Also served as leading official in Liberation Army Daily, deputy editor-in-chief of the People's Daily and deputy political commissar of Beijing Military Area Command in 1970s.

Between 1977-1992, Chi worked as deputy chief of the PLA General Staff, political commissar of Jinan Military Area Command, member of Central Military Commission and chief of PLA General Staff.

He served as member of Central Military Commission, state councilor and minister of national defense, 1992-1995.

Since 1995, he been serving as vice-chairman of Central Military Commission, state councilor and minister of national defense.

He was member of 12th, 13th and 14th CPC Central Committees, and a member of Political Bureau of 15th CPC Central Committee. Mr. Chi was also state councilor in cabinet led by Zhu Rongi.


1936 Graduated, Anti-Japanese Military and Political College

1945 Joined, PLA

1946 Joined, CPC

Graduated, Nanjing Military Academy, Jiangsu Province, Nanjing City

Graduated, Political Academy of the Chinese PLA

1946—1949 Company Instructor, PLA, Services and Arms, Field Army

Participated, Shanghai Campaign (Commended as First-Class Combat Model)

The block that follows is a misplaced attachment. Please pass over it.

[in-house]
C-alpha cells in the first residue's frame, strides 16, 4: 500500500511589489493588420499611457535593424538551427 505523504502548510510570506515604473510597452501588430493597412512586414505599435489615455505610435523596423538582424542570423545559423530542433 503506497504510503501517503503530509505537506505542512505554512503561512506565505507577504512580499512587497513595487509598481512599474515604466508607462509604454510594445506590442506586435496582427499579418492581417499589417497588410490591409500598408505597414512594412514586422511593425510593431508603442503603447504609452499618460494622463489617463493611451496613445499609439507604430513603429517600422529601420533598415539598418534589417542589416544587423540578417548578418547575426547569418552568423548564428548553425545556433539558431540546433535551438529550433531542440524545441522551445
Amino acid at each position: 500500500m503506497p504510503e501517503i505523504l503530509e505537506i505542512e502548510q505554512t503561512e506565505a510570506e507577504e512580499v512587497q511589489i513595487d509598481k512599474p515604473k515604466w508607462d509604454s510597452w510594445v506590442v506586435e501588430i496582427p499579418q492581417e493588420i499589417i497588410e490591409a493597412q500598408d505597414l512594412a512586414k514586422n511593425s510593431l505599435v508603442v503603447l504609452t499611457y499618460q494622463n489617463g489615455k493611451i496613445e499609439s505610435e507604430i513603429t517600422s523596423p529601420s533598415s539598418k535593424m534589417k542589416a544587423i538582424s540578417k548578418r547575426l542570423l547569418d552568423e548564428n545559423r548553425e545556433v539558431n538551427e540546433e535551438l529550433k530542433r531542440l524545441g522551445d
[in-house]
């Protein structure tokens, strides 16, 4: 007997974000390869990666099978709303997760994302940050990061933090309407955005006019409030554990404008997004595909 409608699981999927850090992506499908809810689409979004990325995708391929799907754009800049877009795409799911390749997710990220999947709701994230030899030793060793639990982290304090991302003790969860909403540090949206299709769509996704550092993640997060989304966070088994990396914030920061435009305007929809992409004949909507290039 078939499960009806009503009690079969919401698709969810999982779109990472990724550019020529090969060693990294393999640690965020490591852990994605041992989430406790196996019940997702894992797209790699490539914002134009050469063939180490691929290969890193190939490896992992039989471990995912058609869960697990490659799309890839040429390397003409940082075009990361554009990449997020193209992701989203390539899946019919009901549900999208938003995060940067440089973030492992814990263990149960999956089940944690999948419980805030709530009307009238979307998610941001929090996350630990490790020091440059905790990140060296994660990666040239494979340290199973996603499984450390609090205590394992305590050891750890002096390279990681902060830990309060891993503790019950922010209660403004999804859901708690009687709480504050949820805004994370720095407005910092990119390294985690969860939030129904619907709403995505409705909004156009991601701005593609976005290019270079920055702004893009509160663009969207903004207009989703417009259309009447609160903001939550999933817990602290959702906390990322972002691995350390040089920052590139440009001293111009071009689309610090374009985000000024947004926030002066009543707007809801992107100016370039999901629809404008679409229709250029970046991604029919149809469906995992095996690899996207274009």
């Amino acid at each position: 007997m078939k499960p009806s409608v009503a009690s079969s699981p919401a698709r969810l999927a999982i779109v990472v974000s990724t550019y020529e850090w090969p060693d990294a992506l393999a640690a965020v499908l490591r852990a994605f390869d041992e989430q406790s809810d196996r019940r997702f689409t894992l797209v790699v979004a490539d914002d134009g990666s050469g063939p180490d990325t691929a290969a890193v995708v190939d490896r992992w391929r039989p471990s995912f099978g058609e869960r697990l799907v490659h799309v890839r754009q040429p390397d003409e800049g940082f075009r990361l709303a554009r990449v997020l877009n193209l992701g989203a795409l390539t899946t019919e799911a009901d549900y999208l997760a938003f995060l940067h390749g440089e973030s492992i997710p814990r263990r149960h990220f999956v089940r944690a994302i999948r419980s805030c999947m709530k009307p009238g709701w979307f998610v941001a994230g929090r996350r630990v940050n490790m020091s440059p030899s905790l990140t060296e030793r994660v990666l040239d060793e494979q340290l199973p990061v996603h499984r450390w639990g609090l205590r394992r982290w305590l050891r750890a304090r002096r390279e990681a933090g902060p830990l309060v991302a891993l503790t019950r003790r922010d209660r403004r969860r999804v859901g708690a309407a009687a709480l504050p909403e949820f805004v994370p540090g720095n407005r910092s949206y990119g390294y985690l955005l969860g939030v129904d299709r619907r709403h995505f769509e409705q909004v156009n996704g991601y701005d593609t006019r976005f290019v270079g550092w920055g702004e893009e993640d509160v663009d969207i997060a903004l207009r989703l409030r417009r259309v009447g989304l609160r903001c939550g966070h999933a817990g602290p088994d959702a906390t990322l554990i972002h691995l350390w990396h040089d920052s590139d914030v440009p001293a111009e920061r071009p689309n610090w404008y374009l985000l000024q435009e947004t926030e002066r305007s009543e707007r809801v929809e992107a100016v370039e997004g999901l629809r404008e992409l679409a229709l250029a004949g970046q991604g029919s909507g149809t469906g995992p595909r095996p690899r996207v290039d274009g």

(Entitled, Third-Class People's Hero of East China)

1951 Joined, Korean War, Chinese People's Volunteers

1951—???? Battalion Instructor, Korean War, PLA, Regimental Political Department

1951—???? Deputy Director, Korean War, PLA, Regimental Political Department

Student, PLA High Infantry School

Student, Military Academy of the Chinese PLA, Combination Department

Regimental Political Commissar, PLA, Beijing Military Region

Division Director, PLA, Beijing Military Region, Political Department

Deputy Political Commissar, PLA, Beijing Military Region

Deputy Chief, PLA, Headquarters of the General Staff

Political Commissar, PLA, Jinan Military Region

1967—1972 Delegate, 9th CPC, National Congress

1970—???? Leader, Liberation Army Daily

1970—???? Deputy Editor-in-Chief, People's Daily

1977—1982 Delegate, 11th CPC, National Congress

1982—1987 Member, 12th CPC, Central Committee

1987—1992 Chief, PLA, Headquarters of the General Staff

1987—1992 Member, 13th CPC, Central Committee

1992—1997 Member, 14th CPC, Central Committee

1992—1997 Member, Central Military Commission of the PRC

1992—1997 Vice-Chairman, 14th CPC, Central Committee, Central Military Commission

1993— Member, State Council

1993—1998 Minister, (National Defense, 1st Session, 8th NPC)

1995— Present Vice-Chairman, Central Military Commission of the PRC

1997—2002 Member, 15th CPC, Central Committee

1997—2002 Member, 15th CPC, Central Committee, Politboro

1998—2003 Minister, Ministry of National Defense

1999 Member, Macao SAR Preparatory Committee, Government Delegation, Macao Hand-Over Ceremony

Source: La Nueva Cuba
October 6, 2005